Jason flood

Jason Flood poses in front of his airplane in June in Hammonton.

Staff photo by Edward Lea

A banner plane crash in Egg Harbor Township last year was caused by the pilot’s failure to maintain airspeed, according to an accident report that the pilot’s family plans to appeal.

Jason Flood, a 22-year-old pilot from Franklin Township, Gloucester County, suffered numerous broken bones, a crushed lower spine, a torn aorta and extensive internal bleeding when the Bellanca Scout he was flying crashed on Aug. 2, 2011, as he attempted to pick up a banner from an airfield in the Scullville section of the township.

After months of rehabilitation, Flood returned to flying earlier this year. He placed second in his category at the Wildwoods AcroBlast aerobatics competition this July.

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A two-page report filed this week by the National Transportation Safety Board cites an unidentified witness who told investigators that the plane was flying about 100 feet above the ground with its wings “wobbling” when it crashed after a fourth unsuccessful attempt to pick up a banner. Flood has said he has no recollection of the accident or the events leading up to it.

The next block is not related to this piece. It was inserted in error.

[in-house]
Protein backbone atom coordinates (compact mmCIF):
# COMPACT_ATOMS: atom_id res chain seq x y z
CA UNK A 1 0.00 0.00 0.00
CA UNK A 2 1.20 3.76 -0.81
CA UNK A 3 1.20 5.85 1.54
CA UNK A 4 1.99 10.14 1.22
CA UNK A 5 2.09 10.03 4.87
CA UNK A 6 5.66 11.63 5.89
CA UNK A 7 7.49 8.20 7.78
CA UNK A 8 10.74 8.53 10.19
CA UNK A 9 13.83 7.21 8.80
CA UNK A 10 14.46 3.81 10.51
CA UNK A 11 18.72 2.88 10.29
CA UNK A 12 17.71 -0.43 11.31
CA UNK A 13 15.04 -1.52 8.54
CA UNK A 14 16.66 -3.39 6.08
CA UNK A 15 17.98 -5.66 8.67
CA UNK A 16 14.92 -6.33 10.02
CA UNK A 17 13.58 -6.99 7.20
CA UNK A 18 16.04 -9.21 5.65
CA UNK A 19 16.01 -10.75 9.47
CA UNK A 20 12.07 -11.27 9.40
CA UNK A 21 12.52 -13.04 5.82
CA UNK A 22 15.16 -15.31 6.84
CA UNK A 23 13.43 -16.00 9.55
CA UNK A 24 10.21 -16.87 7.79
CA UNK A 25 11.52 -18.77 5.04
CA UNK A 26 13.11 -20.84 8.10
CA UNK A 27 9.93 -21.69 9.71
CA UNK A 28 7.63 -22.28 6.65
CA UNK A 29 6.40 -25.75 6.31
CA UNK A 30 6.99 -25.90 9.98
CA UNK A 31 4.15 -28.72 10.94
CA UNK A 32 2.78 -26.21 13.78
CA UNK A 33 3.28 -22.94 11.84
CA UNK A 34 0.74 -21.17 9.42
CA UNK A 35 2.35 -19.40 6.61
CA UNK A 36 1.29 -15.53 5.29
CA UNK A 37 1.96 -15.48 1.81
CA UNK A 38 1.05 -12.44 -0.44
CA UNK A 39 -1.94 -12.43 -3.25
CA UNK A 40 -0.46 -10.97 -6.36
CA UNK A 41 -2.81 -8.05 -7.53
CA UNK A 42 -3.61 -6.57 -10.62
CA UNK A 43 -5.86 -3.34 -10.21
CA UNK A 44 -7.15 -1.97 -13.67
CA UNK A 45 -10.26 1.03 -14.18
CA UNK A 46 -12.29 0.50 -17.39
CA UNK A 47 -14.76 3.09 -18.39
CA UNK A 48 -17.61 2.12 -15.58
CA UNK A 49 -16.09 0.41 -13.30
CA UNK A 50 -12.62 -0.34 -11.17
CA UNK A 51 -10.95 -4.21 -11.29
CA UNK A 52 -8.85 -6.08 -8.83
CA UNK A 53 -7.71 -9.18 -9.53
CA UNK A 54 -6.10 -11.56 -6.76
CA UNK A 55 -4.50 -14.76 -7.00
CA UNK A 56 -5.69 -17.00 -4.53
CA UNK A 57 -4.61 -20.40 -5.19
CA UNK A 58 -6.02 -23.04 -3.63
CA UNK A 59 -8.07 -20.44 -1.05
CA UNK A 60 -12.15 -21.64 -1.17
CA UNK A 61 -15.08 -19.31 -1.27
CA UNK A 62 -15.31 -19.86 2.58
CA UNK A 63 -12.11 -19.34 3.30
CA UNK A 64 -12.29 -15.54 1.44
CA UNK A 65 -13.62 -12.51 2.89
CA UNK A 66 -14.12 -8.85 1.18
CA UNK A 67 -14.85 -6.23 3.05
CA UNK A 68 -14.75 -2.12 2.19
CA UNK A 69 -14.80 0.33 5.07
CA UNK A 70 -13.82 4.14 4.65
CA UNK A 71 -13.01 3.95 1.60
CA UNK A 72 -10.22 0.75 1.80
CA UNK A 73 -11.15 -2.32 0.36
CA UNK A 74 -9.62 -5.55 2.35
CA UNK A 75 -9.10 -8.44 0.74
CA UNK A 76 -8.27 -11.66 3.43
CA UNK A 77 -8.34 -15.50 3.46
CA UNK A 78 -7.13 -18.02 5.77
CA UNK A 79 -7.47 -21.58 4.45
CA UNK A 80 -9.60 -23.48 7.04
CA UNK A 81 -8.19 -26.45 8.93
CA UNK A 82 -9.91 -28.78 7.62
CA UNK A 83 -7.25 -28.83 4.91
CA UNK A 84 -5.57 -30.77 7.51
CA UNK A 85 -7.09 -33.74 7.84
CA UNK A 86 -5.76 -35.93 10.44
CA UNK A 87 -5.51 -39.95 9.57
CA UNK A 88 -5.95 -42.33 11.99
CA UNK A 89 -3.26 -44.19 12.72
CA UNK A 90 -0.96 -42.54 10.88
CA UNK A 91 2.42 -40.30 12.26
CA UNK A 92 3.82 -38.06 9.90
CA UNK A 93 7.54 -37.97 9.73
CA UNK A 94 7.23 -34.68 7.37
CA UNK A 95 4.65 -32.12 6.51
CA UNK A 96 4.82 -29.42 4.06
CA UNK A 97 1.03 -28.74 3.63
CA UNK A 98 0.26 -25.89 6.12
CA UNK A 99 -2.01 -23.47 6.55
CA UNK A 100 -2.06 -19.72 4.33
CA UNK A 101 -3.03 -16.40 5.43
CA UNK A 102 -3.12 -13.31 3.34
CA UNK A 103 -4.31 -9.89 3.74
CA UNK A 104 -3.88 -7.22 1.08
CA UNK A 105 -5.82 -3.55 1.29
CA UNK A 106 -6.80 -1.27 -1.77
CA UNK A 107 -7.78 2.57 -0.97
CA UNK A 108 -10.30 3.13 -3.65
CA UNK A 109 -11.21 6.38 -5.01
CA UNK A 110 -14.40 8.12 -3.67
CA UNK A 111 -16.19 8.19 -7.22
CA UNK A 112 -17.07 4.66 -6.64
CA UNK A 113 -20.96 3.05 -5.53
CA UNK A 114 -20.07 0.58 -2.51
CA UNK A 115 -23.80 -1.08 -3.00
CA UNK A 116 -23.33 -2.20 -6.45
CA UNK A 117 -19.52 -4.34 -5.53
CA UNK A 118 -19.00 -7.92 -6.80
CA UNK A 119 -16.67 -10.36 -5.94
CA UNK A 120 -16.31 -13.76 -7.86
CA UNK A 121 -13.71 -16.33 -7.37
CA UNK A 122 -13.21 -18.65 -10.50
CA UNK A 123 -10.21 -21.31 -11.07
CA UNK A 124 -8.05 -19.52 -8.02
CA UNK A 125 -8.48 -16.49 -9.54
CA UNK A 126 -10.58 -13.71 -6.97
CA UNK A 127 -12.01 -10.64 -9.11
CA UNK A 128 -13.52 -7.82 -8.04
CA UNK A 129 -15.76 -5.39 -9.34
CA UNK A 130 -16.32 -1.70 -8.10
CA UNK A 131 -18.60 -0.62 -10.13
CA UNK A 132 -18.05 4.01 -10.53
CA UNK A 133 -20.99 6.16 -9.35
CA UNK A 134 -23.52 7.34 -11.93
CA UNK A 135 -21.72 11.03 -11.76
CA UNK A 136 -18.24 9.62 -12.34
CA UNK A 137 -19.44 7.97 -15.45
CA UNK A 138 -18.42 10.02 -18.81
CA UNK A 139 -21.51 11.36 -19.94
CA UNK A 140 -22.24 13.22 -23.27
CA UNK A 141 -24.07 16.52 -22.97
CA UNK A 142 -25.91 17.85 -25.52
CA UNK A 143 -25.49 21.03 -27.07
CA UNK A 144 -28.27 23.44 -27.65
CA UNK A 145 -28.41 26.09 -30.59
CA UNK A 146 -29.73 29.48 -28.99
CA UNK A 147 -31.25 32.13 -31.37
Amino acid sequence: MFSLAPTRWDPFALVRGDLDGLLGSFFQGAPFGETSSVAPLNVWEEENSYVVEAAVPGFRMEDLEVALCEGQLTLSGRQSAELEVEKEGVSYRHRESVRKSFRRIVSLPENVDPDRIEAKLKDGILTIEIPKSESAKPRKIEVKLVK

No mechanical failures were found during the post-accident examination of the plane, the report says.

It concludes that “the pilot’s failure to maintain adequate airspeed while maneuvering near the ground ... resulted in an aerodynamic stall.”

Joseph Flood, Jason’s father, said he disputes the NTSB’s report and plans to file an appeal.

“It's ridiculous,” he said. “It looks like they're just taking the word of an eyewitness going down the parkway.”

A lifelong pilot and owner of an airplane restoration business, Joseph Flood said he believes a stall would have resulted in more significant damage to the airplane.

“How can it be a stall spin when the front of the airplane wasn’t damaged?” he said. “Both (propeller) blades were intact.”

Contact Wallace McKelvey:


Follow Wallace McKelvey on Twitter @wjmckelvey

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